Click For Photo: https://i.dailymail.co.uk/1s/2019/08/13/22/17242682-0-image-a-17_1565730090966.jpgClick For Video: https://videos.dailymail.co.uk/video/mol/2019/03/13/7237161781831447676/1024x576_MP4_7237161781831447676.mp4
Norwegian Air says it's ending trans-Atlantic service between Ireland and three U.S. and Canadian airports because the grounding of Boeing 737 Max aircraft after two deadly crashes has made the routes 'no longer commercially viable.'
The Oslo-based carrier announced Tuesday its last flights to Ireland from Stewart Airport in New York's Hudson Valley and T.F. Green Airport in Providence, Rhode Island, would be on September 14.
Flight - Ireland - Hamilton - Ontario - September
Its last flight to Ireland from Hamilton, Ontario, will depart on September 13.
The airline says the decision reflects uncertainty about when or whether the troubled Boeing 737 Max will return to the air. Aviation authorities around the world grounded the plane in March after two fatal crashes.
Grounding - MAX - Uncertainty - Return - Service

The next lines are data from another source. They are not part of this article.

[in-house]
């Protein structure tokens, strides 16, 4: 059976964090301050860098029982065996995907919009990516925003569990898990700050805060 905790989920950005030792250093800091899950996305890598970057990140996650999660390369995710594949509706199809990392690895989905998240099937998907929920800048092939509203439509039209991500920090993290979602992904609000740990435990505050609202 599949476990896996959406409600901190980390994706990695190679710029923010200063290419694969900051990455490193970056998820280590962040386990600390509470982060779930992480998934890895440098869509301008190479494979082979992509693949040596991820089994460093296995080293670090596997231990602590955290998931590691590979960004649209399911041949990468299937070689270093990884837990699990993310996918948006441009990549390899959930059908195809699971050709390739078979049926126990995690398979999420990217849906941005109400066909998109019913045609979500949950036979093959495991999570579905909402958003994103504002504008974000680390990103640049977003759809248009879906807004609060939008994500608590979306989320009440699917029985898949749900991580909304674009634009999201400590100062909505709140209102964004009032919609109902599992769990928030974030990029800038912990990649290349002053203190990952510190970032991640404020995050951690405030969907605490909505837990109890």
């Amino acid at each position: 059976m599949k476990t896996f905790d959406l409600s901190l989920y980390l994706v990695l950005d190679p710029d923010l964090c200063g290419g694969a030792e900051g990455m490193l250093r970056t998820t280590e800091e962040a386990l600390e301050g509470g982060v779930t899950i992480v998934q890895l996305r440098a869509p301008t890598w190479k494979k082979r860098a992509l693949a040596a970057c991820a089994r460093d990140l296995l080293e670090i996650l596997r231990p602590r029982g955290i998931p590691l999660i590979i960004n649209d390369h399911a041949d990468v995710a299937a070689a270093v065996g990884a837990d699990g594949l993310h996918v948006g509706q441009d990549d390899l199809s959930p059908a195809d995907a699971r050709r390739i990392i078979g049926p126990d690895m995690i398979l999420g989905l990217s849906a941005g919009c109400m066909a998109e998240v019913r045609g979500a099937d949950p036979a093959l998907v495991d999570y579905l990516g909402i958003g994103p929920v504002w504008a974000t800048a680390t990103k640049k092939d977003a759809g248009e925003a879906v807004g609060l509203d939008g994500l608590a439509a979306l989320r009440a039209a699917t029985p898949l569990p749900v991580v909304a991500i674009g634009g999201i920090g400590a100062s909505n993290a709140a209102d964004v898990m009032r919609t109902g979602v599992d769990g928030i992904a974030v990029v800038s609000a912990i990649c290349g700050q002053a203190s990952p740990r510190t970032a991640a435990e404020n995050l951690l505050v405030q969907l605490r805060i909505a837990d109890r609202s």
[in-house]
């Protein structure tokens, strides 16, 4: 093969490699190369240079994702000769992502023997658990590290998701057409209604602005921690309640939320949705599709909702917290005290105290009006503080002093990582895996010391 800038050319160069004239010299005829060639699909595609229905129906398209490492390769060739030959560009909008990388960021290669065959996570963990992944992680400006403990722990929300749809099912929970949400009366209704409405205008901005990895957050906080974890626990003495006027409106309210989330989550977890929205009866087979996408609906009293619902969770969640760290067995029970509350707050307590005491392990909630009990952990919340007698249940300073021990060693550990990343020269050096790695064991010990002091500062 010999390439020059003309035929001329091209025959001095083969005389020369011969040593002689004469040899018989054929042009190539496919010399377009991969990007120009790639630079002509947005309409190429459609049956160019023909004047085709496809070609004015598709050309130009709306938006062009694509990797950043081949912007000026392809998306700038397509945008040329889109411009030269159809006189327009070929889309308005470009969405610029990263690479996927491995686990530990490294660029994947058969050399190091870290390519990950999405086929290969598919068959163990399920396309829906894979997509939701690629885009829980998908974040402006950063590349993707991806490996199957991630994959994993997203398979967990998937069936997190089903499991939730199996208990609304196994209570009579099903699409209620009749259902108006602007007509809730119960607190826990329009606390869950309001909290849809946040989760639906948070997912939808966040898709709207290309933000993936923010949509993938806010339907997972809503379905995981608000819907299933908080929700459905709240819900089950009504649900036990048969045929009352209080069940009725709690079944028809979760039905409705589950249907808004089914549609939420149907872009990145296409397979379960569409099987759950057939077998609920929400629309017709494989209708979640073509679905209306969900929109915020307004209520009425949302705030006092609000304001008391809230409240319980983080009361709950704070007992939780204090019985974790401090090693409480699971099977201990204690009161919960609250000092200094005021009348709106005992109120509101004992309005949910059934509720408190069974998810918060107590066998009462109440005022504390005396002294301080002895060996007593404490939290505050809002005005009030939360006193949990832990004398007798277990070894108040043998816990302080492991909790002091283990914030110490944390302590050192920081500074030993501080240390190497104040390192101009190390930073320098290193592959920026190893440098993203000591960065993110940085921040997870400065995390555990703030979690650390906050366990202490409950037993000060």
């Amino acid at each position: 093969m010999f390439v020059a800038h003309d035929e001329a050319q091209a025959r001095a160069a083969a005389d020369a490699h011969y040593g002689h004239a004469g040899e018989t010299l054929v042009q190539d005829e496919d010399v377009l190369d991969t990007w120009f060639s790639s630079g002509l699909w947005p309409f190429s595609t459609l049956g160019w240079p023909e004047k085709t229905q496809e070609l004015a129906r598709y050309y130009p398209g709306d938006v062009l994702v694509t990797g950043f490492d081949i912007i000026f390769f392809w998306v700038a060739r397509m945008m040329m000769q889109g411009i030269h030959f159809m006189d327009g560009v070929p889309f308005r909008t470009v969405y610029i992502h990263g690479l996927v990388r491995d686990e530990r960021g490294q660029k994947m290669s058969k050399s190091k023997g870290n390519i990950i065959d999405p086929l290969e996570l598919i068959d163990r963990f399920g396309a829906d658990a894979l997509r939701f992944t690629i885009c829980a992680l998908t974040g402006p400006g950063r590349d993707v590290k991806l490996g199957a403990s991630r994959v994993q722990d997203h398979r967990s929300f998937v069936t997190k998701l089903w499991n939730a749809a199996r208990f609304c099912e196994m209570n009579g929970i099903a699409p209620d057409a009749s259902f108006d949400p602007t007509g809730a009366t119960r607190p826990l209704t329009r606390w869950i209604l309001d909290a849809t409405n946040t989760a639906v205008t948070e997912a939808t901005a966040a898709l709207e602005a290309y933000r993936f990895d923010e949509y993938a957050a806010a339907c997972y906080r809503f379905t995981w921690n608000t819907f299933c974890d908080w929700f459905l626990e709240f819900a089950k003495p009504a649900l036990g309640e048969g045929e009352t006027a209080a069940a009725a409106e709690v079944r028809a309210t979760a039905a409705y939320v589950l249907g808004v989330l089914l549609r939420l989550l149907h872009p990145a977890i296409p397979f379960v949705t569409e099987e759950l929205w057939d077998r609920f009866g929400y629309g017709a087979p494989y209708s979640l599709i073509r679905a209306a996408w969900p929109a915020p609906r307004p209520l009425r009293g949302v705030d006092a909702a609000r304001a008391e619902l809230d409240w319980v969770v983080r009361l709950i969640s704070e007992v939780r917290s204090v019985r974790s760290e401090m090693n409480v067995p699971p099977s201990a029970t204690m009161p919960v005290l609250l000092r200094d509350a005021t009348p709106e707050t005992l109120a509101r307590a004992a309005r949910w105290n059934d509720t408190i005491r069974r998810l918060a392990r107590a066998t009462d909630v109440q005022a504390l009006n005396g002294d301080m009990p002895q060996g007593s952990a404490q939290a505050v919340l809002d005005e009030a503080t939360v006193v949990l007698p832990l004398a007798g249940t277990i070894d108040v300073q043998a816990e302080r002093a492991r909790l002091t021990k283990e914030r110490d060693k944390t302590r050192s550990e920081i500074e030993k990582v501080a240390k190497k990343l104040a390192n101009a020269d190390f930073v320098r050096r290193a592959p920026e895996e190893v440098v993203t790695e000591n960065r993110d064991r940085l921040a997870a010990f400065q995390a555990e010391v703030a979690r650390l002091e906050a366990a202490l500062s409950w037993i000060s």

'Compounded by the global grounding of the 737 MAX and the continued uncertainty of its return to service, this has led us to make the difficult decision to discontinue all six routes from Dublin, Cork and Shannon to the U.S. and Canada from 15 September 2019,' the company said in a statement.
The company added: 'we have concluded that these routes are no longer commercially viable.'
Max - Service - Europe - Airports - Atlantic
Norwegian bought the 737 Max specifically to support service between Europe and smaller airports across the Atlantic.
The airline said it would refund customers who no longer wished to travel from Ireland to the United States and Canada via other destinations. It will continue to fly from Dublin to Oslo, Stockholm and Copenhagen.
Flights - Ireland - North - America - Years
Norwegian launched flights from Ireland to North America in 2017, three years after introducing the UK's first low-cost, long...
Wake Up To Breaking News!